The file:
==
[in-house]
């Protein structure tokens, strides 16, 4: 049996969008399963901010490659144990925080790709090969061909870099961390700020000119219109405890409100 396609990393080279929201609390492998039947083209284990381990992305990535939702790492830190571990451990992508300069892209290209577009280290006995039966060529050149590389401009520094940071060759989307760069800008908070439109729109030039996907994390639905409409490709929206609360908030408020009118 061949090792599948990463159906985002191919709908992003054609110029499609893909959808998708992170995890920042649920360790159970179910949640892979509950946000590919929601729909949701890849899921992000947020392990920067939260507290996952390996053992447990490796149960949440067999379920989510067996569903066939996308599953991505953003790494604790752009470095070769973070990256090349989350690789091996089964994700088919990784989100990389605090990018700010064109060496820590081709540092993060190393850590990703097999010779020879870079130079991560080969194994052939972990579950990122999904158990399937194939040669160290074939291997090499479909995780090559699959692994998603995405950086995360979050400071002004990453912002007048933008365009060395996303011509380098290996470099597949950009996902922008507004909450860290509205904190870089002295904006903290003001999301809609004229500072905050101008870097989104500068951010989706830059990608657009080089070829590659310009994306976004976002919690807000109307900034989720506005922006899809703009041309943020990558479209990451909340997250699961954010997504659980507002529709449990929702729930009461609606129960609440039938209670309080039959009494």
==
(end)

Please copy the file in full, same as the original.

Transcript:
[in-house]
């Protein structure tokens, strides 16, 4: 049996969008399963901010490659144990925080790709090969061909870099961390700020000119219109405890409100 396609990393080279929201609390492998039947083209284990381990992305990535939702790492830190571990451990992508300069892209290209577009280290006995039966060529050149590389401009520094940071060759989307760069800008908070439109729109030039996907994390639905409409490709929206609360908030408020009118 061949090792599948990463159906985002191919709908992003054609110029499609893909959808998708992170995890920042649920360790159970179910949640892979509950946000590919929601729909949701890849899921992000947020392990920067939260507290996952390996053992447990490796149960949440067999379920989510067996569903066939996308599953991505953003790494604790752009470095070769973070990256090349989350690789091996089964994700088919990784989100990389605090990018700010064109060496820590081709540092993060190393850590990703097999010779020879870079130079991560080969194994052939972990579950990122999904158990399937194939040669160290074939291997090499479909995780090559699959692994998603995405950086995360979050400071002004990453912002007048933008365009060395996303011509380098290996470099597949950009996902922008507004909450860290509205904190870089002295904006903290003001999301809609004229500072905050101008870097989104500068951010989706830059990608657009080089070829590659310009994306976004976002919690807000109307900034989720506005922006899809703009041309943020990558479209990451909340997250699961954010997504659980507002529709449990929702729930009461609606129960609440039938209670309080039959009494």